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Welcome to PSR's Environmental Health Policy Institute, where we ask questions -- then we ask the experts to answer them. Join us as physicians, health professionals, and environmental health experts share their ideas, inspiration, and analysis about toxic chemicals and environmental health policy.

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Food Matters: In Hospitals and For Prenatal Health

By Jessica Trowbridge, MPH

This essay is in response to: How is the developing fetus vulnerable to toxic chemical exposures, and how can our regulatory system more effectively protect our health in the prenatal period?

A recent study shed light on the dismal the quality of cafeteria food in California’s children’s hospitals.

The study, published in Journal of the American Pediatric Association, assessed the quality of food based on calorie content, fruit and vegetable availability, sugar, soda, and price of the healthy entrees compared to the unhealthy ones. The researchers found that the quality of hospital cafeteria food varied widely in nutritional value across the state and made suggestions for improving it. 

What the research and the suggestions did not factor in was the additional health impacts of how the food was produced: the use of pesticides, chemical fertilizers, hormones, antimicrobials, and fossil fuels that support our industrialized food system. These and other environmental chemicals that are integral to our industrialized food system contaminate our air, water, and food. Pregnant women and women who may become pregnant are especially vulnerable to the health impacts of exposure to environmental chemicals present in our food system.

A woman’s nutrition and the environmental chemicals a woman is exposed to before and during pregnancy can impact the health of the child. Exposure to environmental chemicals can have negative health consequences ranging from immediate effects, such as preterm birth and low birth weight; to short term effects, such as learning disabilities and childhood cancers; to long term effects such as diabetes, cardiovascular disease, and cancers later in life.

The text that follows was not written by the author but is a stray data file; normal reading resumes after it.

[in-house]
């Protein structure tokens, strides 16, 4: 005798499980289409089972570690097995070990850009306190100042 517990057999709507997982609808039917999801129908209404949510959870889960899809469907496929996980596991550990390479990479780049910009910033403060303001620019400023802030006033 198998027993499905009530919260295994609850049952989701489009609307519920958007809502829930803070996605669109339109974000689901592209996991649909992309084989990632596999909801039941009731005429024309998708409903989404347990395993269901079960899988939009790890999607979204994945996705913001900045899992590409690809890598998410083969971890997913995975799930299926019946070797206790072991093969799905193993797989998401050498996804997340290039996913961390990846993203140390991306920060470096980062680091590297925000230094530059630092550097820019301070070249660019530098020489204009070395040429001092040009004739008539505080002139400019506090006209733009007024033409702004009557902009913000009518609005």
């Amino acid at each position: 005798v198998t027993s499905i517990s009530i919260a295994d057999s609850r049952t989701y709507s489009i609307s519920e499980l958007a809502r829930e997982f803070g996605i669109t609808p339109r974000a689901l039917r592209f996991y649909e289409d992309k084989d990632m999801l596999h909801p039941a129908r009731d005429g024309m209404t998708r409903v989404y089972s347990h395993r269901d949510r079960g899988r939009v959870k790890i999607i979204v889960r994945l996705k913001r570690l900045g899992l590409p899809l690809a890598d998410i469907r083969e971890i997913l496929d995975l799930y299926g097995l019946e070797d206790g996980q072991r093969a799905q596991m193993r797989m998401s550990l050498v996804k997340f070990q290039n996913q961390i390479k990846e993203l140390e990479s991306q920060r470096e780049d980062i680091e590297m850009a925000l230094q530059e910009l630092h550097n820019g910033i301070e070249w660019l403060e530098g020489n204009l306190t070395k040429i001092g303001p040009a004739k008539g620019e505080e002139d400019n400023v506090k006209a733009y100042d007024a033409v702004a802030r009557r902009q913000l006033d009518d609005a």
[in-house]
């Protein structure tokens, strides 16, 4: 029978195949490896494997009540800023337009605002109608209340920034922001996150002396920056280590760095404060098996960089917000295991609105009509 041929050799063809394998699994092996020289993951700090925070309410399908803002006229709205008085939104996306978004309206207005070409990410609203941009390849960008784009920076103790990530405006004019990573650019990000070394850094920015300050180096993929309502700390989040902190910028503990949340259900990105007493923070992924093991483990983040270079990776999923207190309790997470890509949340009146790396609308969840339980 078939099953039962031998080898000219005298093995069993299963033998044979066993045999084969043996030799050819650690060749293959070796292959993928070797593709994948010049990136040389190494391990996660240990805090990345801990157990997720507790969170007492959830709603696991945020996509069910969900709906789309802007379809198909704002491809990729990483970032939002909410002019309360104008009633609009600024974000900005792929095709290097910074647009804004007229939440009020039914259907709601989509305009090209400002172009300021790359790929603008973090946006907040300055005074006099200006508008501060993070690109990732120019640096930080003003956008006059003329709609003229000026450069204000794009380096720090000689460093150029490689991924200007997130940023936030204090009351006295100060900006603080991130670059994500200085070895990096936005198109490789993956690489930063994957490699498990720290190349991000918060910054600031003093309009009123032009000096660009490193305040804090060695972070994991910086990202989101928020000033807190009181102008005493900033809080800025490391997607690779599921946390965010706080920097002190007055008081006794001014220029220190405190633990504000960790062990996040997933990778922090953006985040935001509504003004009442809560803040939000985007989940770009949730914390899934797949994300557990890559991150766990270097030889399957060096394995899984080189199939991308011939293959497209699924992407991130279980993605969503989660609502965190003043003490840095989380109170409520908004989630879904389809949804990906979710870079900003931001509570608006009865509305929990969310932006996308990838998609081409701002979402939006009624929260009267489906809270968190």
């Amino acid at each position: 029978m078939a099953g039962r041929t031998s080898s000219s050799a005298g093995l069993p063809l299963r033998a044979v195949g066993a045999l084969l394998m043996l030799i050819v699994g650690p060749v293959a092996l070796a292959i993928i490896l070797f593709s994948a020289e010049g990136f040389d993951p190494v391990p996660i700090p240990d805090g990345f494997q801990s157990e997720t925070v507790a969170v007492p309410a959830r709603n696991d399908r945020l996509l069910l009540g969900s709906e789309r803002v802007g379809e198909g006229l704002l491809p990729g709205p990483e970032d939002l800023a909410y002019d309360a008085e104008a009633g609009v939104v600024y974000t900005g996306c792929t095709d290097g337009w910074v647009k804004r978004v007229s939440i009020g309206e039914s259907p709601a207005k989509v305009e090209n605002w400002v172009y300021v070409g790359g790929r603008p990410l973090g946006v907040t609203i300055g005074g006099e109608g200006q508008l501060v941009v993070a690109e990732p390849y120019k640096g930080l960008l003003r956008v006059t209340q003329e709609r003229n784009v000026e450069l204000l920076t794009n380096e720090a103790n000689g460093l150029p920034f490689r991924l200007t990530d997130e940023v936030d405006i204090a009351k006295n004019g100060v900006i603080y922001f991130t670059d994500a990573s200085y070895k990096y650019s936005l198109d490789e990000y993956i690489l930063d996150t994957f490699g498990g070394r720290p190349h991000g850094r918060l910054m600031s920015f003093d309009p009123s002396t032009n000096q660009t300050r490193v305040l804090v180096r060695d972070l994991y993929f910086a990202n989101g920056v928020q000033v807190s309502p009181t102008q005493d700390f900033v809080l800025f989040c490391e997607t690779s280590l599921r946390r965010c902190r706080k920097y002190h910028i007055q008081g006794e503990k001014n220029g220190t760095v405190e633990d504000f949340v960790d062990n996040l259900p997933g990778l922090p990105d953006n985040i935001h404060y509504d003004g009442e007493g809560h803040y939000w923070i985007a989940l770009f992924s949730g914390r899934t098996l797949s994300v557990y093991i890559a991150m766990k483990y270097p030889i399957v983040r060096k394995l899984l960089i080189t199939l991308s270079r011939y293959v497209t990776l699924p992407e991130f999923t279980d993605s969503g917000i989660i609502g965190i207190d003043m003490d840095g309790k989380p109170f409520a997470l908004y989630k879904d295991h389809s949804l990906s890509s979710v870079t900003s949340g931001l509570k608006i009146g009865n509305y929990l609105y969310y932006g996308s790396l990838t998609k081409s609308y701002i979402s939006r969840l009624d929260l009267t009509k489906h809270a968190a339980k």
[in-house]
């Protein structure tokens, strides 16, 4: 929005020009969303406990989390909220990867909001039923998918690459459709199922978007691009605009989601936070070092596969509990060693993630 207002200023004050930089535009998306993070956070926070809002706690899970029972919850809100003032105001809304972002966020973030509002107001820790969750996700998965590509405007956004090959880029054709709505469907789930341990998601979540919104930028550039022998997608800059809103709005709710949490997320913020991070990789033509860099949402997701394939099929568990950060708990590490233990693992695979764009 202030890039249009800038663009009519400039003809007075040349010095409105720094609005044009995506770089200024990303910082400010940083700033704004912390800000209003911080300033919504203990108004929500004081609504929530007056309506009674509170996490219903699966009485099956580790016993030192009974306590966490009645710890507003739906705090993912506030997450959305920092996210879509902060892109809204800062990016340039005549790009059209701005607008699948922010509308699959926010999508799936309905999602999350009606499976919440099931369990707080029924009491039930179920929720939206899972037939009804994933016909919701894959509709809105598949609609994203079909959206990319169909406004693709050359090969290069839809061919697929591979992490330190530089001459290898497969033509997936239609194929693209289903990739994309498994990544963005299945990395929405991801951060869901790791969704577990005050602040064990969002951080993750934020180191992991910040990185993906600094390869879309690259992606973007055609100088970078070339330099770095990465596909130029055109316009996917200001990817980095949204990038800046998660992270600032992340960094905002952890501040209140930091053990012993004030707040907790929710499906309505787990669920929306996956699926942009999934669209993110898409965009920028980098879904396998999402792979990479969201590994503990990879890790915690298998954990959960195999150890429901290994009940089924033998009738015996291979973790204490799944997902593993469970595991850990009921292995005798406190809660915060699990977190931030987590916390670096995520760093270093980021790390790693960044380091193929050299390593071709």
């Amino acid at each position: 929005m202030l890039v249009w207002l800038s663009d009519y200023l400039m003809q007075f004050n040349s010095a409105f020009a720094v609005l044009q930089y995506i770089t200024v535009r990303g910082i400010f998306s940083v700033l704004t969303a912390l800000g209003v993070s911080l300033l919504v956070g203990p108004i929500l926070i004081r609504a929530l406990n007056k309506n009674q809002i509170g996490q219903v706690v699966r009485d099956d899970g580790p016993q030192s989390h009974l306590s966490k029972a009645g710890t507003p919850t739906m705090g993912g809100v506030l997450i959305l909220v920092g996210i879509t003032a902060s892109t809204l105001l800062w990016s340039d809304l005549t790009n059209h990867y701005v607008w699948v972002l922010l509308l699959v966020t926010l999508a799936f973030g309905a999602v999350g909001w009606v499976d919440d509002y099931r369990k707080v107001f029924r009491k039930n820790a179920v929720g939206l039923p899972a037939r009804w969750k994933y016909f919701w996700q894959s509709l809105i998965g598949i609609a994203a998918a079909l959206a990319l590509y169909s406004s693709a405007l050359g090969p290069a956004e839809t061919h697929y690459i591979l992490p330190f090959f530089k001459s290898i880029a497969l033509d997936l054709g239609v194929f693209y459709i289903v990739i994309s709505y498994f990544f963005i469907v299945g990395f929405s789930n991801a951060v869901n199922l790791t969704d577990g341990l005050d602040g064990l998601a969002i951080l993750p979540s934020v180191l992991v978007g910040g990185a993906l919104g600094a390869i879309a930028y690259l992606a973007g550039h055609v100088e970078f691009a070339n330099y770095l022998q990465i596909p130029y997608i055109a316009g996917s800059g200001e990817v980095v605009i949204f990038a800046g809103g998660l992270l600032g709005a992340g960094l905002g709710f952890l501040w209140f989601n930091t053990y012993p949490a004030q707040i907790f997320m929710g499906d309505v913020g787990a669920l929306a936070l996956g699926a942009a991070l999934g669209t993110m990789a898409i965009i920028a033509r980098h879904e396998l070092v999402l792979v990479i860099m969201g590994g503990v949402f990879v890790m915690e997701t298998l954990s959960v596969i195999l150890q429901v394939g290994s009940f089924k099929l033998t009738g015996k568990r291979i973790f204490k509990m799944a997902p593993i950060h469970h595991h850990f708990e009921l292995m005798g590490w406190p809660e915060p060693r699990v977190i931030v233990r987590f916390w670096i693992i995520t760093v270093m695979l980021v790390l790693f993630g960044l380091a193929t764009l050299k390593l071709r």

Humans are more susceptible to the benefits and harms of nutrition and the environment during periods of development which extend from the time of conception through pregnancy, childhood, and puberty. This vulnerability is in part because these are times of dynamic growth, a high metabolic rate, and immature liver detoxifying mechanisms.2

The proof of principle that exposure to chemical exposure in-utero can have delayed effects is the case of diethylstilbestrol or DES. DES, prescribed in up to 10 million pregnancies from 1938 to 1971 to prevent miscarriage, was later found to be a “transplacental carcinogen” causally linked to post-pubertal benign and malignant reproductive tract abnormalities in the daughters and sons of DES exposed mothers. The harm manifested decades after exposure. 

Environmental chemicals commonly make their way into our food. Some, like bisphenol A (BPA), found in food packaging and in the lining of cans, break down quickly, but our exposure is so continuous that it is almost always found in human samples. Other environmental chemicals found in our food such as dichlorodiphenyltrichloroethane (DDT) and Polychlorinated Biphenyls (PCBs) were banned long ago, but persist in the environment and build up over time in our bodies.

In 2011 the University of California, San Francisco Program on Reproductive Health and the Environment (PRHE) published the first study documenting the extent of multiple chemical exposures to pregnant women in the US.3 Based on a national survey conducted by the Centers for Disease Control and Prevention, PRHE researchers found that found virtually all pregnant women have measurable levels of all of the following chemicals that can be harmful to human reproduction and/or development in their bodies: lead, mercury, BPA, phthalates, pesticides, perfluorochemicals (PFCs), and polychlorinated biphenyls (PCBs). Our food is an important pathway of exposure for all of these chemicals.